Slave Play review at Golden Theatre, New York – ‘searing satire’
In his Broadway debut, Slave Play, Jeremy O Harris sharply explores how white supremacy interferes with interracial relationships today.
Harris plunges the audience into a disorienting swirl of anachronisms and graphic sex. In the opening scenes we see a black “slave” Kaneisha (a powerful performance by Joaquina Kalukango) twerking to Rihanna before submitting to her overseer; a “plantation owner’s wife” (a frenzied Annie McNamara) wearing latex boots as she commands her “mulatto servant” Phillip (a brilliantly nonchalant Sullivan Jones) into bed; a black “overseer” Gary (a wrenching Ato Blankson-Wood) getting steamy with an “indentured servant” – both in Calvin Klein underwear.
This turns out to be extreme role-play therapy for three interracial couples. In the post-play therapeutic discussion that follows, director Robert O’Hara pushes the laughter to a discomfiting extreme in a way that sometimes tramples the play’s ideas.
Amid this din, the play shows with stinging clarity how blackness and black pain are ignored, minimised, or erased by white people.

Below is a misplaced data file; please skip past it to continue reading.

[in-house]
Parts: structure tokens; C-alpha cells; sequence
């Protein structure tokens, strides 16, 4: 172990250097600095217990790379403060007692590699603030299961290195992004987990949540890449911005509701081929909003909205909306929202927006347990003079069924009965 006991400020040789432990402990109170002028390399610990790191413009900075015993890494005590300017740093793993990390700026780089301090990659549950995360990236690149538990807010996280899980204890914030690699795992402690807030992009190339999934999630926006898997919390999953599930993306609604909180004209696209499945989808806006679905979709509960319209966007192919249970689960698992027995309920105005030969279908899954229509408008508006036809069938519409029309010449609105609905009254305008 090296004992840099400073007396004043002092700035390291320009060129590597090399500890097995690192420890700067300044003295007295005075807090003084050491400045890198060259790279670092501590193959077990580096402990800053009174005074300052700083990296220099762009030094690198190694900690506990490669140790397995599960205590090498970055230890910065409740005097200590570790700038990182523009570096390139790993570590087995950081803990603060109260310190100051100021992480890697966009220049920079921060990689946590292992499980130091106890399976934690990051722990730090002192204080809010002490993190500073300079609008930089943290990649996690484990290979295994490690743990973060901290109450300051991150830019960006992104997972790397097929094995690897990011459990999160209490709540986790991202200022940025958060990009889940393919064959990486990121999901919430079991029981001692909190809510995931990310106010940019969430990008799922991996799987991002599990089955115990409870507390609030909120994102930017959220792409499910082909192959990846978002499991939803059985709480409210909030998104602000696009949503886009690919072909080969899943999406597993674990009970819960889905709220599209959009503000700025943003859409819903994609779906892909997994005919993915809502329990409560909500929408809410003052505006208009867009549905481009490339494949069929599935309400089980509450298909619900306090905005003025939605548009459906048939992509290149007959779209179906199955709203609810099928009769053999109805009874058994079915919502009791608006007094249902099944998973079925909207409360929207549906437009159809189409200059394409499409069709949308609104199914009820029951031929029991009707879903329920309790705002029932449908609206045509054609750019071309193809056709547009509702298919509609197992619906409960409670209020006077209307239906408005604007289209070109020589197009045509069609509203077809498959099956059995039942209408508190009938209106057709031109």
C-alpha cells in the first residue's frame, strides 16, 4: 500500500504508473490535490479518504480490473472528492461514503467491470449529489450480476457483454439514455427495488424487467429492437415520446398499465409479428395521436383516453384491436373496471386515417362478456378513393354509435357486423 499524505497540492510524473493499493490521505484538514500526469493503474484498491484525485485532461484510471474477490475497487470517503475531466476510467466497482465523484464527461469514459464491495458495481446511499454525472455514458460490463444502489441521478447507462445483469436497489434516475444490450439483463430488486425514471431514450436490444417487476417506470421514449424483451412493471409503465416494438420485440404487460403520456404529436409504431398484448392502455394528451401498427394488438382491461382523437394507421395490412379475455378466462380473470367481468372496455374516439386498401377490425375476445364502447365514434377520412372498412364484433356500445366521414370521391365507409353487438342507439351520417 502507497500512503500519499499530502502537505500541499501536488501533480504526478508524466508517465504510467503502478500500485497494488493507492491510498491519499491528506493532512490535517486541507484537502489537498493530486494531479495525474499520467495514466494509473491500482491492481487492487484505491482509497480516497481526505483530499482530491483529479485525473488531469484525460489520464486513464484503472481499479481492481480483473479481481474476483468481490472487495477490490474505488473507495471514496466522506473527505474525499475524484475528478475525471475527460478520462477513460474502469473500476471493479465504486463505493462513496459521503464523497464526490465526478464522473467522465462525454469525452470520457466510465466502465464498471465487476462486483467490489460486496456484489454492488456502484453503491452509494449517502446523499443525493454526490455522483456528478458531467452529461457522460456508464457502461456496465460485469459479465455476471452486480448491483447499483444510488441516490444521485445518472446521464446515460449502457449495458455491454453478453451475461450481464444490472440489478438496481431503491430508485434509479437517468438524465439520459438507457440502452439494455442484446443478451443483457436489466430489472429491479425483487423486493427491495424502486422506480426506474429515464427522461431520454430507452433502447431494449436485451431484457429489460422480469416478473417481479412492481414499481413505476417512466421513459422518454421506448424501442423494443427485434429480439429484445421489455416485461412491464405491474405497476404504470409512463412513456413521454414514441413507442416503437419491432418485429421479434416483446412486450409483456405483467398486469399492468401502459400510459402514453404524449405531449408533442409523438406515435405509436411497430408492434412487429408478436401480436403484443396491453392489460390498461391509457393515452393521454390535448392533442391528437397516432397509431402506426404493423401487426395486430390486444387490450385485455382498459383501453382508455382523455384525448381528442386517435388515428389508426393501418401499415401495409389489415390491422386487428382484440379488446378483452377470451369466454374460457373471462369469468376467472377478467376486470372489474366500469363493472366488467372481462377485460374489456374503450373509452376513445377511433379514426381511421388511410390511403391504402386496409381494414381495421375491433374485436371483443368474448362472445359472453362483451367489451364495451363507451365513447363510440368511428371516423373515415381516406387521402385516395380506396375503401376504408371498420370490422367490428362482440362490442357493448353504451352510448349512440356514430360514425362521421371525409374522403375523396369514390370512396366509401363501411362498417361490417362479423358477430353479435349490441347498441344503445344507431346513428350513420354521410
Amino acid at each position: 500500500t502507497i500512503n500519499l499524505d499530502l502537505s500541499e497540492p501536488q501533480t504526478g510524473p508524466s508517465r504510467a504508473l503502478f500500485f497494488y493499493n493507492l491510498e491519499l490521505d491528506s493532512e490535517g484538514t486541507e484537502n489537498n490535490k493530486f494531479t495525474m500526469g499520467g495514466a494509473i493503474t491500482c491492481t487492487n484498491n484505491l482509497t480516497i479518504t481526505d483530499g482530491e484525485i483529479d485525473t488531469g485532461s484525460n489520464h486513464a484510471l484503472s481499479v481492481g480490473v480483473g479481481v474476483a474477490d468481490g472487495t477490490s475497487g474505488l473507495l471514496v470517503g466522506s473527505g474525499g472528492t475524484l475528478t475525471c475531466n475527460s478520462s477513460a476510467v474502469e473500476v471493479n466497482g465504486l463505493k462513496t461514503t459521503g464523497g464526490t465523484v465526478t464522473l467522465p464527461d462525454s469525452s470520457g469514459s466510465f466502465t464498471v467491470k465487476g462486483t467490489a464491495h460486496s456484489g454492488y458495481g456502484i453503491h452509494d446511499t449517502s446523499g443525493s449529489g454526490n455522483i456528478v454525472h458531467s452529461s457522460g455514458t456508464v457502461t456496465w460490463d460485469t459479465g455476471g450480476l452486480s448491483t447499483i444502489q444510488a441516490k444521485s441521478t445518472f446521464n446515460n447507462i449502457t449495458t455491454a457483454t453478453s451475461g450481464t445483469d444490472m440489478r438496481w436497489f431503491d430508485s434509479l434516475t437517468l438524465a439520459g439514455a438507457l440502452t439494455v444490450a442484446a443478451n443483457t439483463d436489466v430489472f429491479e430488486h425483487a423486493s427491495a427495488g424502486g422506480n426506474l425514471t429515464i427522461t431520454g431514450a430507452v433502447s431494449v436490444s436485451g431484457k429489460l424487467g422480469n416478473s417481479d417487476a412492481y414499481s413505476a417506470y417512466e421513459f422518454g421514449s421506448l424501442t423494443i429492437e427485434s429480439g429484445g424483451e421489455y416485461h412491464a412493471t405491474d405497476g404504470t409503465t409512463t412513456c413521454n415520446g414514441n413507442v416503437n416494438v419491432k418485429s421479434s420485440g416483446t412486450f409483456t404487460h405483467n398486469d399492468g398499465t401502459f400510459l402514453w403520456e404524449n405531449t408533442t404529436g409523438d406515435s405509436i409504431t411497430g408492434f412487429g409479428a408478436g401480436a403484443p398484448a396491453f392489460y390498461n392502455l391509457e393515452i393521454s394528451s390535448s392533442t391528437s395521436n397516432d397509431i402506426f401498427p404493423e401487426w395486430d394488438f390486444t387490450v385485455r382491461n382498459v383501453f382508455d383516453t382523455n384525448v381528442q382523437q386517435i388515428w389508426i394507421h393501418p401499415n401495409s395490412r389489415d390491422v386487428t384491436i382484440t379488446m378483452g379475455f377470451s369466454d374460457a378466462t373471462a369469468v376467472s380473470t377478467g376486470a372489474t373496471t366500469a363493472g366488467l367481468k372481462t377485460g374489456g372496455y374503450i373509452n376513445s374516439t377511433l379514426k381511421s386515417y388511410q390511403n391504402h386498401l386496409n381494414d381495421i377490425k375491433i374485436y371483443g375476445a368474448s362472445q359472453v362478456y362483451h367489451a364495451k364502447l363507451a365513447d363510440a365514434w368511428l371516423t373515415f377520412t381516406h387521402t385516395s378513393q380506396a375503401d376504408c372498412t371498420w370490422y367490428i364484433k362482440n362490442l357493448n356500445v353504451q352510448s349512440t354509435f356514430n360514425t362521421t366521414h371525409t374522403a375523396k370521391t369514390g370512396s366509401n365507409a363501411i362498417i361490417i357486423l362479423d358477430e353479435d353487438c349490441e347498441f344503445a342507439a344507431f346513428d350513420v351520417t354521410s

O’Hara’s production is impeccably designed and precisely performed. Harris successfully sows discomfort and ambiguity into the satire, but the hyper-freneticism – and an act of violence – obscure otherwise cogent points.
Clint Ramos’ set consists of a looming two-storey mirror designed to capture the audience reactions. The lighting pulls the audience in when we may want to look away. This is a confrontational play that demands we face unsettling truths and our role in them.
Want to continue reading? Support The Stage with a subscription
We believe in fair pay for everyone who works in the arts, and that includes all our journalists and the whole team who create The Stage each week.
As a family-run, independently-owned publication, we rely on our readers' subscriptions to pay journalists to produce the informed and in-depth articles you want to read.
The Stage will always strive to report on great work across the country, champion new talent and publish impartial investigative journalism. Our independence allows us to deliver unbiased reporting that supports the performing arts industry, but we can only do this with your help.